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Irish Businesses Remain More Confident Than Global Average – S&P Global Ireland | Checkout

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Irish business confidence in output growth remains stronger than global average, according to the S&P Global Ireland Business Outlook survey for June.

Sentiment has eased slightly since February, but Ireland held the third-highest sentiment – tied with Brazil – among the 12 nations from which comparable data was available.

The UK and US were more optimistic.

Headline net balance activity combined in the manufacturing and service sectors fell slightly to +39% in June, down from +43% in February.

Overall easing in the 12-month outlook since early 2024 reflected weaker sentiment in both the services (+42%) and manufacturing (+37%) sectors.

Irish businesses expectations were the second-strongest in Europe at +39%, behind the UK at +44%.

Both were well above the Eurozone average of +20% in June, though this was weighed down by Germany (+14%) and France (+13%).


The areas expected to drive business opportunities in June were new product ranges, tourism, international demand, higher sustainability budgets, digitisation, artificial intelligence and increased consumer spending as the cost of living eases.

However, a number of threats may also impact businesses, including high labour costs, staff shortages and retention, supply chain vulnerabilities, geopolitical tensions, stubbornly high interest rates, fuel and shipping costs, political uncertainty in Europe and the US and resurgent inflation.

The staff costs net balance in Ireland remained elevated at +64% in June, and was the second-highest globally behind the UK.

Non-staff costs moved up from February’s three-year low up to +44%, well above the long-run trend level of +29%, but below the record high of +66% recorded two years ago.

Though experts expect cost pressures to remain high, Irish firms were optimistic about overall profitability in June with a net balance of +23%.


Irish firms were the second-most optimistic about hiring growth among the 12 nations, behind only Russia.

Employment outlook was the softest since late-2020, but the net balance of +22% was above the average Eurozone figure of +9%.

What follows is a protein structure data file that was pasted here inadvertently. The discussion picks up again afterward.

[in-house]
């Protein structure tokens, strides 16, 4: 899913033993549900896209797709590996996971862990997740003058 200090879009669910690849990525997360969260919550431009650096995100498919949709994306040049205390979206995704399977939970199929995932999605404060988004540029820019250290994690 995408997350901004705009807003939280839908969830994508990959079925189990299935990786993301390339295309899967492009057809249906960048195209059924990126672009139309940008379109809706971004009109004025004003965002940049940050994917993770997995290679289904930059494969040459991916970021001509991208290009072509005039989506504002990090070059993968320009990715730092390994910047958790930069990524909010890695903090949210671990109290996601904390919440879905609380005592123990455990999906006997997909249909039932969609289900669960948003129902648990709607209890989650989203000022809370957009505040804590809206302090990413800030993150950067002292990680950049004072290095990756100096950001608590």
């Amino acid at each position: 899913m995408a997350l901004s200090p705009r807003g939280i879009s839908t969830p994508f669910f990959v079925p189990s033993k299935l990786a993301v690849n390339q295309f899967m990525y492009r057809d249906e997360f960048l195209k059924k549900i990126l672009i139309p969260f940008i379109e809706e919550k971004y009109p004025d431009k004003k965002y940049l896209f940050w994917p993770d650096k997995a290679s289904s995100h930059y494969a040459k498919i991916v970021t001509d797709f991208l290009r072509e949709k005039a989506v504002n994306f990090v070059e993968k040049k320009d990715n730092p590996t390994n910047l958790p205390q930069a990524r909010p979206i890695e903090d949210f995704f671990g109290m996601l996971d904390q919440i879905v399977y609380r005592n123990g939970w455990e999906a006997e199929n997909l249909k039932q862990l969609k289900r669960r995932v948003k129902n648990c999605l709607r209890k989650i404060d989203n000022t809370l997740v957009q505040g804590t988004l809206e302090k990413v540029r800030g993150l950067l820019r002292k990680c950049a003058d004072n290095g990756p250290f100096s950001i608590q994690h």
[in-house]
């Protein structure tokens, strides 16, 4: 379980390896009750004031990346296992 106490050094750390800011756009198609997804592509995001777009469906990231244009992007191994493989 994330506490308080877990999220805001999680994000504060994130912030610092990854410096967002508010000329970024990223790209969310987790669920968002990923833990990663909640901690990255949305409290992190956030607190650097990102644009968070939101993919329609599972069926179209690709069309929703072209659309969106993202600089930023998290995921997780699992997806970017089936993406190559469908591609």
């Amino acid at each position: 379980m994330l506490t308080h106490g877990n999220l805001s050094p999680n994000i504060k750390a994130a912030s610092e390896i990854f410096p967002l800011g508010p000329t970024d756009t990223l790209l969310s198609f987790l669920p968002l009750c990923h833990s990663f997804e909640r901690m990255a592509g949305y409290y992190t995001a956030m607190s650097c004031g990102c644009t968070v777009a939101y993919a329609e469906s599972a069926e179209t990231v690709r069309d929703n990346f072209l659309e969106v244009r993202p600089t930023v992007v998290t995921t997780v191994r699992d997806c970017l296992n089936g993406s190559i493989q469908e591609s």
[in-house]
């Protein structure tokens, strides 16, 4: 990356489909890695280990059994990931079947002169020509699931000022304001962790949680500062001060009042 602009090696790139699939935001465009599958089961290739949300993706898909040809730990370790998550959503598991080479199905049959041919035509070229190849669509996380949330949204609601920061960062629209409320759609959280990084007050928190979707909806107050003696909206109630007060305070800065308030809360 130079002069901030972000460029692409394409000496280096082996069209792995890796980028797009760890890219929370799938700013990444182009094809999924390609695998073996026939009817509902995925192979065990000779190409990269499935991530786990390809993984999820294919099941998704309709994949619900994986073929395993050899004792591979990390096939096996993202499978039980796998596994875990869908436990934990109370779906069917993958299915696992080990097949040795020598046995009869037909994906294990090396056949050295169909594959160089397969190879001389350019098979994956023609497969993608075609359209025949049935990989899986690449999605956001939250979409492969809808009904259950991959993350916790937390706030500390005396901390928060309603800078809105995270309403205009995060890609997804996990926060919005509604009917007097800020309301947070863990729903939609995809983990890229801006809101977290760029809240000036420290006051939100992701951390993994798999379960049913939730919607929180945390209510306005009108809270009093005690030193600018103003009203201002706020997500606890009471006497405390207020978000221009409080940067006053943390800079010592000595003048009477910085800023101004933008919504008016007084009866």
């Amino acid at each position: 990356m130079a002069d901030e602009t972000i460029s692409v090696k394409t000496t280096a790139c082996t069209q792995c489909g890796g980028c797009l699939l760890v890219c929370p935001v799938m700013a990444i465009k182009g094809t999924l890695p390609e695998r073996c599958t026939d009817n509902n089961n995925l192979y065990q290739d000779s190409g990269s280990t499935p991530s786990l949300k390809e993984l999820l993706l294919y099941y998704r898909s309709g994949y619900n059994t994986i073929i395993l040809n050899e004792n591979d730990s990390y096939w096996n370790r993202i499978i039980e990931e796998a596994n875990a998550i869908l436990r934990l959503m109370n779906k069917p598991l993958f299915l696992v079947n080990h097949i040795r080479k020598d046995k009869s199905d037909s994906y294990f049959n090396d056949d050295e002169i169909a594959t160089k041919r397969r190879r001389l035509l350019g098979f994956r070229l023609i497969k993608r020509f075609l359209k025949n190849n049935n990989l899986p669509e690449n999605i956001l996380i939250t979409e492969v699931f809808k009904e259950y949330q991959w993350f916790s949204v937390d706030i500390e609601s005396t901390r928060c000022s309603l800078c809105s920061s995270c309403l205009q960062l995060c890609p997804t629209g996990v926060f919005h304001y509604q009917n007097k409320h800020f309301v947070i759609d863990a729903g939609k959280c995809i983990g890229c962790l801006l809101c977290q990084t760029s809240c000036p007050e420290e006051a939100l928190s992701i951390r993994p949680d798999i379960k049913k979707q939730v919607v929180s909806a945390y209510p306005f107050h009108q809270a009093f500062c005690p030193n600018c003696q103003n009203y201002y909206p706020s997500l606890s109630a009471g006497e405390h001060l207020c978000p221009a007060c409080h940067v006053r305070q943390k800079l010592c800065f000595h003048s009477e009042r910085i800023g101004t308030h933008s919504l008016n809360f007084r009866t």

Manufacturers were slightly ahead of service providers on employment, at +23% and +21%, respectively.

Within Europe, Ireland had a stronger investment outlook than the UK, France and Germany, but a weaker outlook than Italy and Spain.

The forecast for research and development was only marginally positive at +3% – its lowest level in four years.

Inflation And Profits

Irish private sector firms expect wage pressures to remain elevated over the next 12 months, leading to higher output prices.

A net balance of +64% of Irish private sector companies projected a rise in wages, down from +66% in February but still above the historic average of +59%.

The Irish figure was the second-highest in the survey, above the average of +36% and below only the UK, which held +66%.

Irish companies intend to pass increased costs to customers over the next 12 months.

The net balance of firms predicting price hikes fell to +32% – the lowest in a year but above the long-run trend level of +24%.

Both manufacturers and service providers expect profit growth in the coming year, with the overall net balance little changed at +23%, still below the long-run trend level due to still-elevated cost pressures.

‘More Upbeat Than Most’

Speaking about the results, the economics director at S&P Global Market Intelligence Trevor Balchin said, “Irish private sector firms remained more upbeat than most of their global counterparts in the June survey.

“The outlook for the next 12 months eased slightly but was again stronger than those for the four largest Eurozone economies and among the highest globally behind the UK and the US.

“Expectations for jobs and wages remain comparatively high in Ireland, though firms widely report difficulty retaining staff and finding suitably skilled candidates.

“They recognise the importance of adopting new technologies such as AI, which is seen as both an opportunity and a potential threat to business.

“Price pressures remain elevated and companies view stubbornly high interest rates and the spectre of resurgent inflation as holding back a rebound in growth.

“Political uncertainty in Europe – notably France – the US and UK is also clouding the outlook somewhat.”

Read More: Cold June Prompts UK Consumers To Cut Back On Spending

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